Getting Water Boarded

Last week, the NYC Water Board approved a modest 3.35% increase in the city's water rate, extended the deadline for appeals and suspended lien sales during the appeals process. But it may be a drop in the bucket compared to the dramatic rise in unpaid water liens.

Under the new rate, which takes effect on July 1, the average single-family homeowner in New York City will see an increase from $992 to $1,025 a year. Only the 25% or so of single-family homeowners in New York City who use less than 100 gallons a day will be spared a rate increase.

The city collected a record $34 billion in water bills in 2013, as the total amount of unpaid bills rose to $644 million.

When the unpaid bills are a year old, the city sells them as liens to private companies with the power to recoup their investment by foreclosing on the properties. Last year, the city made $20 million selling water liens on two-and-three family dwellings and mixed-use properties to water bill collectors.

Over the past five years, the number of unpaid water bill liens the city has sold to outside collectors has jumped by 41%, from under 1,000 in 2008 to over 1,300 in 2013, which could result in a wave of foreclosures. The city says the spike in lien sales is partly due to owners failing to honor negotiated extended payment plans going back as far as 2008.

After a respite in 2009, the total number of city properties under lien shot back up in 2013 to nearly 2,000. The number of liens sold on two-and-three family homes doubled in 2013, despite the city giving homeowners with $1,000 or more in unpaid water bills a 1-year extension in 2012.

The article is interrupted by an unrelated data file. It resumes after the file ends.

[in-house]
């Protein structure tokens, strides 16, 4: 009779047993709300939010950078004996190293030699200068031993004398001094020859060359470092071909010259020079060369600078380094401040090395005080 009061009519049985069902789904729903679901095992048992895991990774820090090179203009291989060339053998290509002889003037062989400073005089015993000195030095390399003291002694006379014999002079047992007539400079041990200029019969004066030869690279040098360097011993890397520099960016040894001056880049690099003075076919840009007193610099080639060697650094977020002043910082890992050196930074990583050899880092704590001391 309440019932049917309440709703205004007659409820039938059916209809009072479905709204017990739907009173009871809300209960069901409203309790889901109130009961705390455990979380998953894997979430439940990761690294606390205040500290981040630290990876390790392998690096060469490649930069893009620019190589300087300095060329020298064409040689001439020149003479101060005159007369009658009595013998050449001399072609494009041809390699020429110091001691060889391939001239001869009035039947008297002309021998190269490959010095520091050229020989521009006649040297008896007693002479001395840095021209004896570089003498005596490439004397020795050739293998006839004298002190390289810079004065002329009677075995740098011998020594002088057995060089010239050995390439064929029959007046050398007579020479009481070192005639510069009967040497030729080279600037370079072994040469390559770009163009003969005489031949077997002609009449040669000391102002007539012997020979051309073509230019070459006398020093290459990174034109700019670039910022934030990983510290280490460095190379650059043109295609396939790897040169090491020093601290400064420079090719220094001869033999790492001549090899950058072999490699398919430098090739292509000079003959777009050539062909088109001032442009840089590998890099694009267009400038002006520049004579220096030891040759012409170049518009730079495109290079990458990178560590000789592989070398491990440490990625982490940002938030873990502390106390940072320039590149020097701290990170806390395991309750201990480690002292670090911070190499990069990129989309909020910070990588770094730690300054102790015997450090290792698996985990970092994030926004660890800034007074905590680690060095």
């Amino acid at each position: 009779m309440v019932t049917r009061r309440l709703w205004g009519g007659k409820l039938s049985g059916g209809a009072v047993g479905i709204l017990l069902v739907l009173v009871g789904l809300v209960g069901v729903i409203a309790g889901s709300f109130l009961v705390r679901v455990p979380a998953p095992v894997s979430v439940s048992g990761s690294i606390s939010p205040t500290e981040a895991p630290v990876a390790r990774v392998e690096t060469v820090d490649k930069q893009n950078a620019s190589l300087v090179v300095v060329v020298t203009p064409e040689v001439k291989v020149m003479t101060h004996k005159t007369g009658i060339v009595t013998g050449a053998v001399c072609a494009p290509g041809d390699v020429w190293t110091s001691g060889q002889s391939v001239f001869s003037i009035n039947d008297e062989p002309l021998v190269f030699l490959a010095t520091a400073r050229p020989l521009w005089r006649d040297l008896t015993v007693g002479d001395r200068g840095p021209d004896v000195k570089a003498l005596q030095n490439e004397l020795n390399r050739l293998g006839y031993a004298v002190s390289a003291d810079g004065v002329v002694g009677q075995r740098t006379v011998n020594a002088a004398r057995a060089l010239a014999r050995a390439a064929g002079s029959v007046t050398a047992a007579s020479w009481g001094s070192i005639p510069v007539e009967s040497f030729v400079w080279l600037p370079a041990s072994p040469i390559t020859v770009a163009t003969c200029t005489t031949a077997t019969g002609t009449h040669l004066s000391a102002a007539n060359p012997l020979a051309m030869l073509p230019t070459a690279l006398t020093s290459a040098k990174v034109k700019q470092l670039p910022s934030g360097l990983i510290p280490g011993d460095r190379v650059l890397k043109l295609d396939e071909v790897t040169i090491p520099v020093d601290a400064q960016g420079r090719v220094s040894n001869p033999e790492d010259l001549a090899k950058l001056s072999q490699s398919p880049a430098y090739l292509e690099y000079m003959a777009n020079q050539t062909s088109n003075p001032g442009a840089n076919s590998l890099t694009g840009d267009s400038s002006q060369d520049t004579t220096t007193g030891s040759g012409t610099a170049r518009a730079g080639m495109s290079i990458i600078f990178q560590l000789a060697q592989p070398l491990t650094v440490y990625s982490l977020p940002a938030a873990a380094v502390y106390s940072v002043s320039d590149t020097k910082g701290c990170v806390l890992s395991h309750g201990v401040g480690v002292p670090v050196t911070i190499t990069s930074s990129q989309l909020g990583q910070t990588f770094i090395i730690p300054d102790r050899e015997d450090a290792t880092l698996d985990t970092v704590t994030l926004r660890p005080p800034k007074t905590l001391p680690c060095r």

Homeowners contend that their water bills mysteriously soared after the city shifted to an electronic meter-reading system in 2009, and that the city provides no due process to homeowners who challenge what they believe are erroneous readings. One Queens owner discovered that his boarded-up property had somehow managed to rack up $36,000 in unpaid water bills -- of which he had no notice.

Housing advocates say the city's middle class homeowners are struggling to pay water bills that have shot up by almost 80% since 2005, calling the system unfair to those who lack the sophistication to fight the "lien machine."

The Daily News article.

It's not just homeowners who are underwater:  three Brooklyn Hospitals owe a combined $7.8 million in delinquent water bills [Daily News.]

Back in 2012 when he was Public Advocate, Mayor Bill deBlasio also saw a problem with the city's new electronic metering system.

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